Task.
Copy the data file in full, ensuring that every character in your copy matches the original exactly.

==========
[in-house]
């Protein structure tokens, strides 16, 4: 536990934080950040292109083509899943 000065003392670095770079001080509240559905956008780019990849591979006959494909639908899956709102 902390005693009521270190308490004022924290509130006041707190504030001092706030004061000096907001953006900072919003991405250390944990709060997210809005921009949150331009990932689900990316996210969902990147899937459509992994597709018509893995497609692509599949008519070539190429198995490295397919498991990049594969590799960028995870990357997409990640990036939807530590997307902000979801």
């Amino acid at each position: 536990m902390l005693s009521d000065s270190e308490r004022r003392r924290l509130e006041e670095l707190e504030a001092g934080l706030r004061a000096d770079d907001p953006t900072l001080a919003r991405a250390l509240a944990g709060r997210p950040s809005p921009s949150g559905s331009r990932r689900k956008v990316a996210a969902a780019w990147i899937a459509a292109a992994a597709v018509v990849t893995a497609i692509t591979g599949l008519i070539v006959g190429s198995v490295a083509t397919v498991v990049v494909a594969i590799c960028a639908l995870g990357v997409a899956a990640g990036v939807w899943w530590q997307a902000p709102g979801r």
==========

[in-house]
């Protein structure tokens, strides 16, 4: 536990934080950040292109083509899943 000065003392670095770079001080509240559905956008780019990849591979006959494909639908899956709102 902390005693009521270190308490004022924290509130006041707190504030001092706030004061000096907001953006900072919003991405250390944990709060997210809005921009949150331009990932689900990316996210969902990147899937459509992994597709018509893995497609692509599949008519070539190429198995490295397919498991990049594969590799960028995870990357997409990640990036939807530590997307902000979801």
């Amino acid at each position: 536990m902390l005693s009521d000065s270190e308490r004022r003392r924290l509130e006041e670095l707190e504030a001092g934080l706030r004061a000096d770079d907001p953006t900072l001080a919003r991405a250390l509240a944990g709060r997210p950040s809005p921009s949150g559905s331009r990932r689900k956008v990316a996210a969902a780019w990147i899937a459509a292109a992994a597709v018509v990849t893995a497609i692509t591979g599949l008519i070539v006959g190429s198995v490295a083509t397919v498991v990049v494909a594969i590799c960028a639908l995870g990357v997409a899956a990640g990036v939807w899943w530590q997307a902000p709102g979801r």